World's Best Banana Pancakes

by Jeanne Kelley
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bestpancakes2.jpgI remember a conversation with my good buddy and talented food writer, Monica Parcell, a few years back. The gist was the proliferation of food bloggers and the common themes. We basically bitched  “we don’t care about your vacation to France” (because it’s always France, and maybe sometimes Tuscany).

So here I am, talking about my recent trip to Indonesia. But, it’s not just about sharing vacation memories, it’s about Banana Pancakes. When we weren’t staying at a hotel with a buffet breakfast (like the Phoenix Hotel in Yogyakarta – with the lovely morning adventure of fresh exotic juices, spicy soto ayam – chicken soup with condiments, rice porridge, tapioca with coconut cream, eggs sambal, fried noodles, platters of fruit, cheesy yogurt, fresh donuts, etc.) our choice for breakfast was between “banana pancake” or nasi goreng – fried rice with veggies topped with a fried egg and a few shrimp puffs. I always opted for the nasi goreng – it was too good to pass up. I love spicy food- even in the morning.

bestpancakes3.jpgWhen trekking in Sumatra to view orangutans, we camped out on the river near Bukit Lawang one night. Oudin, our camp-master fixed us an amazing dinner, then for breakfast, Banana Pancake. The pancakes were like the others served on Java and Sulawesi, but impressive in that they were fried in a well-seasoned wok over an open fire in the middle of the jungle. Indonesian banana pancakes are like a thick crepe with a mosaic of whole banana slices. The cake part is a little rubbery, but the tender pieces of moist banana are a sweet-soft contrast. Like everything when you’re camping, they tasted sooo good, but not the kind of thing that I would ever want to re-create at home.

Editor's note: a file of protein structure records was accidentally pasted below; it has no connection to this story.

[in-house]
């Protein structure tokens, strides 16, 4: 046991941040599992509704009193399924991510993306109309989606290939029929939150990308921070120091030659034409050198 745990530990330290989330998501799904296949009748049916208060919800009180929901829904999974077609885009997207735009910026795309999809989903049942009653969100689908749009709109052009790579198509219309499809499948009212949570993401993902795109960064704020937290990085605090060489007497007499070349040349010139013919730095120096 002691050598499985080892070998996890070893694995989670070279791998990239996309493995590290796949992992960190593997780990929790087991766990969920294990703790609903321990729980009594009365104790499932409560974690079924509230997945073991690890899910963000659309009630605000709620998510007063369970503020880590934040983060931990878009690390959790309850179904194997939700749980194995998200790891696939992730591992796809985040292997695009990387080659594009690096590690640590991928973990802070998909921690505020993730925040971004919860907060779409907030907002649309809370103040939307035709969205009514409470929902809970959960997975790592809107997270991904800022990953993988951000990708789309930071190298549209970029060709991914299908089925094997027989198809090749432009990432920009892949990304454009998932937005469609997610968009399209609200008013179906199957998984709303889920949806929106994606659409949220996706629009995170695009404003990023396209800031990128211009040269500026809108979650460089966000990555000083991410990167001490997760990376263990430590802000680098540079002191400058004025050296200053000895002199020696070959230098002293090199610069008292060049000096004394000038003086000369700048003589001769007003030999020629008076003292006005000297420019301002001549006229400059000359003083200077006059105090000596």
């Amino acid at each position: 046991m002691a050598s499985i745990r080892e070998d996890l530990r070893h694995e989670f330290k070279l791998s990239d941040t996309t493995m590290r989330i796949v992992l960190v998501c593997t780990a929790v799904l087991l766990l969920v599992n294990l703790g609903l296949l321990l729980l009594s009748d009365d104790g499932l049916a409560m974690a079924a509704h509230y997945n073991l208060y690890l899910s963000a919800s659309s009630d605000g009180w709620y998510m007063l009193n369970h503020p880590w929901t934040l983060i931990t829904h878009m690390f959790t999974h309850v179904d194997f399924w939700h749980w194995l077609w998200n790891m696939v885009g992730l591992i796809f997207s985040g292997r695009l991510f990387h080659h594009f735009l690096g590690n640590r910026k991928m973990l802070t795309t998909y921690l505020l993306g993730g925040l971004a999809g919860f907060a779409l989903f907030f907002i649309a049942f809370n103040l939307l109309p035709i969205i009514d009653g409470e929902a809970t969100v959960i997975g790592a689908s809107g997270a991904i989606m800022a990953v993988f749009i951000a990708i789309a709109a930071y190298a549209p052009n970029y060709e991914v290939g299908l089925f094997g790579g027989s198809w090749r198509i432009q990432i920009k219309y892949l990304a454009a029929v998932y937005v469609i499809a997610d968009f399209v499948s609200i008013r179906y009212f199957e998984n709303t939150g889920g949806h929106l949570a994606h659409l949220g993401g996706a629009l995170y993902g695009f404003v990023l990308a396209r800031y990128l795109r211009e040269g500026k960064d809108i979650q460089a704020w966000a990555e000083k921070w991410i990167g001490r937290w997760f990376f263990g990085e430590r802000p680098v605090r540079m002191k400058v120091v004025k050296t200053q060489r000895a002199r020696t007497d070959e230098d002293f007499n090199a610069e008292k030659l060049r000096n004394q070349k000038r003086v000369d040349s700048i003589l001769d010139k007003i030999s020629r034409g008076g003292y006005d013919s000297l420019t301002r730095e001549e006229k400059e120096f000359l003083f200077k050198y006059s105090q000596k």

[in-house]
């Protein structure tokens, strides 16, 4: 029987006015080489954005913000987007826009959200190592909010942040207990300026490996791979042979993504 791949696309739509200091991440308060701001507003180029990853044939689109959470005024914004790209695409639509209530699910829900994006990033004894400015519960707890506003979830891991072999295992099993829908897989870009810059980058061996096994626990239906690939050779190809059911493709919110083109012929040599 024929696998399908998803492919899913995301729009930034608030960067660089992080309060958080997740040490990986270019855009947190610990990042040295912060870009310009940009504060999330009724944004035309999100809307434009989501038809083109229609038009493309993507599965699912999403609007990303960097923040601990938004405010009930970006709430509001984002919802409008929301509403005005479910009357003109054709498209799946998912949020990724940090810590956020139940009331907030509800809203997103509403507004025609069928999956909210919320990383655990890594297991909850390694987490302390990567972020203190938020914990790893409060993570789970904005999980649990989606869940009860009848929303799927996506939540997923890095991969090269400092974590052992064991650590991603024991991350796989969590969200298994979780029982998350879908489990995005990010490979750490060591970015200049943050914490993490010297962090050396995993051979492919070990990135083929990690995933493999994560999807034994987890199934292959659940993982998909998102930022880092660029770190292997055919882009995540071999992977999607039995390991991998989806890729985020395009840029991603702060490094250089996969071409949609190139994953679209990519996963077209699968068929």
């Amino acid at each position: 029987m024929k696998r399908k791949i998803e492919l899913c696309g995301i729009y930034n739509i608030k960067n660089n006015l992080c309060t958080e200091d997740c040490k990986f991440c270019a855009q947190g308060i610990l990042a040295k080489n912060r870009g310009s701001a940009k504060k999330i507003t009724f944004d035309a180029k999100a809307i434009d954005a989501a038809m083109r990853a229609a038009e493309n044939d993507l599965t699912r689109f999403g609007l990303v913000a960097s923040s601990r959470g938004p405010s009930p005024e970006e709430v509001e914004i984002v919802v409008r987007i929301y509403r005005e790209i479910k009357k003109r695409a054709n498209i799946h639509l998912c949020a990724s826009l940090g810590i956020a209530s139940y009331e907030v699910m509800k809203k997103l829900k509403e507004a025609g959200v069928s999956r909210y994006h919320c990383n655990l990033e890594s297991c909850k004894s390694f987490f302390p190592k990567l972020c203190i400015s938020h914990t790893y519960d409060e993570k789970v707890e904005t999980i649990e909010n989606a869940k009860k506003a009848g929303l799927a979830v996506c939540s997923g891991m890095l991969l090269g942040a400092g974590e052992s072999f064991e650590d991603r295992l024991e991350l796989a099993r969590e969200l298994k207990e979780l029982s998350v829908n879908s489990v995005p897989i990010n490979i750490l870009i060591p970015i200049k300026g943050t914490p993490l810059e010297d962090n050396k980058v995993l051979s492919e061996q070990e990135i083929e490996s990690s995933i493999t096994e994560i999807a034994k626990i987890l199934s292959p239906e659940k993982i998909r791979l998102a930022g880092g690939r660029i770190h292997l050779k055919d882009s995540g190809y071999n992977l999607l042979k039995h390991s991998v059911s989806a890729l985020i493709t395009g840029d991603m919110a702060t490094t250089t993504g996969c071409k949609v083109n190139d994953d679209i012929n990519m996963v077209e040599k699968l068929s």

I prefer my banana pancakes to Oudin’s, even though they are less impressive in that they are lazily prepared in the comfort of my modern kitchen, but just like his jungle pancake, I too like whole pieces of banana in my batter—I never mash the bananas. I simply slice them into the whole-wheat, buttermilk batter and break up the slices with a bit of rough whisking. By doing this, you get plenty of banana flavor, without messing with the light, flannely texture of the pancake.

Here is the recipe. I promise that you will like it. See? Reading about my trip again held some sort of reward.

BANANA PANCAKES

bestpancakes.jpgMakes about 18 4-inch pancakes

1 cup white whole wheat flour
3/4 teaspoon baking soda
3/4 teaspoon salt
2 eggs
1 1/2 cups buttermilk
2 tablespoons grapeseed or vegetables oil
1 tablespoon maple syrup
2 very ripe (like black—it’s okay!) bananas
Butter for frying and eating
Warm maple syrup

Whisk the first 3 ingredients to blend in a medium bowl. Whisk in the buttermilk, then beat in the eggs. Add oil and syrup and whisk until just blended. Slice the bananas thinly into the batter. Whisk slices vigorously into the batter so that they break into small pieces. (The batter should be a little chunky.)

Preheat a griddle or skillet over medium-high heat. Melt butter on griddle, greasing the griddle completely. Spoon about 3 tablespoons batter onto hot griddle, creating a 4-inch pancake. Cook until a few holes appear on the surface of the pancake and the bottom side is well browned, about 3 minutes. Using a spatula, carefully flip the pancakes over. Place a little nob of butter on the top of each pancake and cook until the second sides are golden brown, about 1 minute longer. Transfer to plates and serve with maple syrup.

 

Jeanne Kelley is an established food writer, recipe developer and food stylist based in Los Angeles, California. Integrating locally grown produce with globally influenced flavors, Kelley’s approach to cooking is both simple, festive and fresh. Her recipes can be found in her latest book is Blue Eggs and Yellow Tomatoes: Recipes from a Modern Kitchen Garden and on her blog Eat Fresh.  

 

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